The late Archbishop Desmond Tutu at St. George Cathedral in Cape Town.
It is hard to ignore the weight of the violence currently plaguing our world. It can seem so dark that it is hard to remain hopeful, writes Janet Jobson.
It is hard to ignore the weight of the violence currently plaguing our world. It can seem so dark that it is hard to remain hopeful.
The Arch taught us that hope is precisely about finding light in the dark.
In reflections on her powerful book, Hope in the Dark, Rebecca Solnit notes: “This is an extraordinary time full of vital, transformative movements that could not be foreseen. It is also a nightmarish time. Full engagement requires the ability to perceive both.”
At the heart of hope is the immense power of uncertainty – that we cannot necessarily know what change will come next.
Solnit writes: “Hope locates itself in the premises that we don’t know what will happen and that in the spaciousness of uncertainty is room to act.”
It is worth keeping in mind the extent to which the end of apartheid was so uncertain. When we tell the story now, it can seem like a straight line from the release of Mandela to democratic elections.
But, in reality, the period of 1990-1994 was the bloodiest of South Africa’s history – with more violence, more brutality, more uncertainty than any other.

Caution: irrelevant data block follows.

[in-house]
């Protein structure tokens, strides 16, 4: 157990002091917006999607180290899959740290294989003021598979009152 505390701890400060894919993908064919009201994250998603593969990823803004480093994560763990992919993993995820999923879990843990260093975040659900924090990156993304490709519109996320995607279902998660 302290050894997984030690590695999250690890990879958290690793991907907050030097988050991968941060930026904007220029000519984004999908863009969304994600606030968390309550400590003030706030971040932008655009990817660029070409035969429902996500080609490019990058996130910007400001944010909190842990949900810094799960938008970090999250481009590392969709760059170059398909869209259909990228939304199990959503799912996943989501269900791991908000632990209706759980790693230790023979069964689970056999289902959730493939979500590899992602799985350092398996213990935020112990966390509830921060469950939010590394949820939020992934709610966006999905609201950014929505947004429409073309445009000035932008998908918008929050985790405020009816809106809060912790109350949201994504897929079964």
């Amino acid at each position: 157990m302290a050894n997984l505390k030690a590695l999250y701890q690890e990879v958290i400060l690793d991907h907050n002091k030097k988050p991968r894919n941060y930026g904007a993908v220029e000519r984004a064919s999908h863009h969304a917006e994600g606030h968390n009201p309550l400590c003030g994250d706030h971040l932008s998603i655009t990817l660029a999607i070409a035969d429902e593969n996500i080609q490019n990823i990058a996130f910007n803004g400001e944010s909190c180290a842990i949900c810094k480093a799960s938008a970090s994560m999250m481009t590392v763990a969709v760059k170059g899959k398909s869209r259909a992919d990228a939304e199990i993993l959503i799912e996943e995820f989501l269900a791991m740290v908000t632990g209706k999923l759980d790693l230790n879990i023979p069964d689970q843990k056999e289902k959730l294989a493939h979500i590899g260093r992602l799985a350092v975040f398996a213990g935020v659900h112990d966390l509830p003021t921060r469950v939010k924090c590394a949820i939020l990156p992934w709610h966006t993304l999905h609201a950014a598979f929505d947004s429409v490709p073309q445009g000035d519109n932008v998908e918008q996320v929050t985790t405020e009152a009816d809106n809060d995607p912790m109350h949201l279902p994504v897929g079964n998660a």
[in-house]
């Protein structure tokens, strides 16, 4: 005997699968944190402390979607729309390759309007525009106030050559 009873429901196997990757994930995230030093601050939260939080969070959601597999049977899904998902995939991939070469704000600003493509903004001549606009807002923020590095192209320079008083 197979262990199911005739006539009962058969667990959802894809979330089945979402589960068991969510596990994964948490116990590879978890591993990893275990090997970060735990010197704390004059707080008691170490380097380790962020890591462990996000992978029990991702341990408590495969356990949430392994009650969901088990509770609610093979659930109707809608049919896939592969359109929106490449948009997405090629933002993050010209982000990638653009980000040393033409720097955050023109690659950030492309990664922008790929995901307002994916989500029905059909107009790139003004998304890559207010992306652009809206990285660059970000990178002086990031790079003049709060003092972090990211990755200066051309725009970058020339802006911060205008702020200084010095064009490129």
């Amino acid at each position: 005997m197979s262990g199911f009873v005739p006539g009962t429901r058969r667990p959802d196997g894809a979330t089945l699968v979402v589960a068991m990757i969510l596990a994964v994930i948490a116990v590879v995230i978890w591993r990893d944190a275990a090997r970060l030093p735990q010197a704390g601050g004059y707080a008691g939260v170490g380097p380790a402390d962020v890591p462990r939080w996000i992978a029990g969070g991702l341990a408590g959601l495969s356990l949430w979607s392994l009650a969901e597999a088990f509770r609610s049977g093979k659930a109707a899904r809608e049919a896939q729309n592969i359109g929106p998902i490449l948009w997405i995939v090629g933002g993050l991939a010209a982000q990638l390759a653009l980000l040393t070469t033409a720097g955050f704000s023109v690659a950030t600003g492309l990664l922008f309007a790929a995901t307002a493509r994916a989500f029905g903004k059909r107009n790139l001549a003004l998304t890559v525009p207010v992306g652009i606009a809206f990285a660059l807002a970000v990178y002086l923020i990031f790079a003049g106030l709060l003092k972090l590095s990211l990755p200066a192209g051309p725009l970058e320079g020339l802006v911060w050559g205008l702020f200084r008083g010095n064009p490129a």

Yet, it was in that uncertainty that we crafted our democracy.
If we only remember the miracle, then we deny the true depth of what we navigated. If we tell a story only of bloodshed and despair, we will find ourselves unable to remember that a fundamental change did take place.
It is only in remembering the complexity of how change unfolds – the triumphs and heartbreaks, the moments on a knife’s edge – that we can truly grasp that, in uncertainty, we have enormous power to act to make positive change.
As we commemorate the 75th anniversary of the Palestinian Nakba this month, it is important not to fall into pessimistic despair about the situation in the Middle East. The length of oppression of the Palestinian people can lead us into a sense that the conflict is impossible to solve.
However, we must remember how unlikely it was in 1990 to imagine that an end to apartheid might be imminent; how in early 1989 it may have felt impossible to conceive of the fall of the Berlin Wall and the disintegration of the Soviet empire.
To live and act from a place of hope is to embrace a vision of peace in the Middle East in which all people can flourish; in which there is a recognition of the interdependence of our humanity; in which there is justice and solidarity across divides – and then to act to make it a reality.
The Arch had an extraordinary conviction, rooted in his faith, that the end of apartheid – whether in South Africa or Palestine – was not only possible, but inevitable. In this, he was anchored in hope.
As Solnit notes: “Hope is not prognostication. It is an orientation of the spirit, an orientation of the heart; it transcends the world that is immediately experienced, and is anchored somewhere beyond its horizons.”
May we all embrace uncertainty and, within it, find the power of hopeful action that can drive towards the outcomes of justice and peace – which might well be somewhere just over the horizon.
– Janet Jobson is the CEO of the Desmond and Leah Tutu Legacy Foundation.
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